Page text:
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The Sheltering Sky

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The Sheltering Sky
First edition (later printing)
AuthorPaul Bowles
PublisherJohn Lehmann
Publication date
Publication placeUnited States
Media typePrint (hardback & paperback)
Pages304 pp

The Sheltering Sky is a 1949 novel of alienation and existential despair by American writer and composer Paul Bowles.


The story centers on Port Moresby and his wife Kit, a married couple originally from New York who travel to the North African desert accompanied by their friend Tunner. The journey, initially an attempt by Port and Kit to resolve their marital difficulties, is quickly fraught by the travelers' ignorance of the dangers that surround them.


Time magazine included the novel in its TIME 100 Best English-language Novels from 1923 to 2005.[1] The Modern Library also included it on their 100 best of the century, ranked at number 97.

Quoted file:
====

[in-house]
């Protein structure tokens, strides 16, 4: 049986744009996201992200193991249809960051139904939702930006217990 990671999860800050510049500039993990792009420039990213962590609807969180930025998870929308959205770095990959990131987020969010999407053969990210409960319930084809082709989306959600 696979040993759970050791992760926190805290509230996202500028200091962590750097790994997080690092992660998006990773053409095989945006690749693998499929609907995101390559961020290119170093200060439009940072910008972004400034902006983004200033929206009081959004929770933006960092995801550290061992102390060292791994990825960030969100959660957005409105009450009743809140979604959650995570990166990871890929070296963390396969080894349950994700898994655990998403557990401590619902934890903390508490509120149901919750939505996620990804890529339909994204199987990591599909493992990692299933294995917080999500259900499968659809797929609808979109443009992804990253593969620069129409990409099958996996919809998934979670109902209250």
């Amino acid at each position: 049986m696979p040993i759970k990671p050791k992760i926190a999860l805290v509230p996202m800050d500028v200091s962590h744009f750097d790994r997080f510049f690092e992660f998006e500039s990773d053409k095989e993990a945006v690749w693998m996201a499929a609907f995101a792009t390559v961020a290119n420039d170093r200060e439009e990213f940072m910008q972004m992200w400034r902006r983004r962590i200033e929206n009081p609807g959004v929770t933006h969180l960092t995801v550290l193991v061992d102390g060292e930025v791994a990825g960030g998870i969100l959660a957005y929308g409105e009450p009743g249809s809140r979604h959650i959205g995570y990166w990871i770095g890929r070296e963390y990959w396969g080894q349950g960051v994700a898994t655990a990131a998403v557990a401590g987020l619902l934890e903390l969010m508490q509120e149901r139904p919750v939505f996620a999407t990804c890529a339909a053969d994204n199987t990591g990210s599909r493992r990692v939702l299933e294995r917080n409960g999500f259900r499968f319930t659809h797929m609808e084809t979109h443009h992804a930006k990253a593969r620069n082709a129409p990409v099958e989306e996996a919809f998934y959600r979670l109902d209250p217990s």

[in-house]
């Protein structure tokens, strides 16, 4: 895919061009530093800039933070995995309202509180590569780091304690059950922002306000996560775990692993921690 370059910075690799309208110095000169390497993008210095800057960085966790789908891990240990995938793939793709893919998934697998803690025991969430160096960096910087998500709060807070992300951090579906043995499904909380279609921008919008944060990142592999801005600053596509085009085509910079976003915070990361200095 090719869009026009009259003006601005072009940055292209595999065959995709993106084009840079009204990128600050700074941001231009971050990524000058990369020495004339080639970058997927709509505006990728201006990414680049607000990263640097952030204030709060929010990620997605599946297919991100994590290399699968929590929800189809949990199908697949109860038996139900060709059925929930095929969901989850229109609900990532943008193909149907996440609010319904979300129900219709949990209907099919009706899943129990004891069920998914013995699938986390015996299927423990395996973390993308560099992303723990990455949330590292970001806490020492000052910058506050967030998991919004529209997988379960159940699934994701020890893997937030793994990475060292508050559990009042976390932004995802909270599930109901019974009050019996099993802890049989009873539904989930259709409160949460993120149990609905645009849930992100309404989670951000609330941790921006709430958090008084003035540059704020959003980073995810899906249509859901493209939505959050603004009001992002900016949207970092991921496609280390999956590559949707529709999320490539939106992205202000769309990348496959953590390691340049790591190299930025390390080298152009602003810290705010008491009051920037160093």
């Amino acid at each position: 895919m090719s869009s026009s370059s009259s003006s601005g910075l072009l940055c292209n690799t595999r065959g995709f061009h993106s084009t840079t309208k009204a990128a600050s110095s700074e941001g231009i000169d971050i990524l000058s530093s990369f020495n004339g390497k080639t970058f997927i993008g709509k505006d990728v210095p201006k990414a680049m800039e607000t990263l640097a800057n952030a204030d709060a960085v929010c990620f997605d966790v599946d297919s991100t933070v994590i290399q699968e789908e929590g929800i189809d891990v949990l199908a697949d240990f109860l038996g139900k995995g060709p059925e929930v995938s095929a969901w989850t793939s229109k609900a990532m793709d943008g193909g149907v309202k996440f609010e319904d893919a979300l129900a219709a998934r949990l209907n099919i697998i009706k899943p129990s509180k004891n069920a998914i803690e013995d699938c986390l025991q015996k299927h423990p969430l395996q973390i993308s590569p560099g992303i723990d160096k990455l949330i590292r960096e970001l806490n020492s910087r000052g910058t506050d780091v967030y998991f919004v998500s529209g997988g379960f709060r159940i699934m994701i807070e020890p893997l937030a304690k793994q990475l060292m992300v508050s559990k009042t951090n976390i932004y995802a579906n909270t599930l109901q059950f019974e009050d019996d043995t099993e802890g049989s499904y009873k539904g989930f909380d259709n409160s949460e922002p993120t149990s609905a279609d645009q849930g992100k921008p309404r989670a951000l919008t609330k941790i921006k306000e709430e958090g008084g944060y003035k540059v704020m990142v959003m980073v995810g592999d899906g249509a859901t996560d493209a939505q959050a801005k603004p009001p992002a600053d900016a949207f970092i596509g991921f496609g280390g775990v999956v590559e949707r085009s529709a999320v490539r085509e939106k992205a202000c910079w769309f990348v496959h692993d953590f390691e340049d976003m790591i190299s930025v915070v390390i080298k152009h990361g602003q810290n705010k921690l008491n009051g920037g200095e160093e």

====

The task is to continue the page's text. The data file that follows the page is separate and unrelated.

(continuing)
Dramatic adaptations[edit]

The novel was adapted by Bernardo Bertolucci into a 1990 film with the same title starring Debra Winger and John Malkovich, and with a screenplay by Mark Peploe. The movie was filmed in Morocco, Algeria, and Niger.

Cultural impact[edit]



In a 1993 interview just prior to his accidental on-set death, actor Brandon Lee quoted a passage from The Sheltering Sky.[2] Lee had chosen this quote to be included in his upcoming wedding invitations; it is now inscribed on his tombstone:[3]

Because we don't know when we will die, we get to think of life as an inexhaustible well. And yet everything happens only a certain number of times, and a very small number really. How many more times will you remember a certain afternoon of your childhood, an afternoon that is so deeply a part of your being that you can't even conceive of your life without it? Perhaps four, or five times more? Perhaps not even that. How many more times will you watch the full moon rise? Perhaps twenty. And yet it all seems limitless...


  1. ^ The Sheltering Sky - ALL-TIME 100 Novels - TIME
  2. ^ "Brandon Lee's last interview". EW.com. Retrieved 2019-11-27.
  3. ^ Lyke, M.L. (June 4, 1995). "Visitors leave objects of devotion on graves of Bruce Lee and son". The Santa Fe New Mexican.

External links[edit]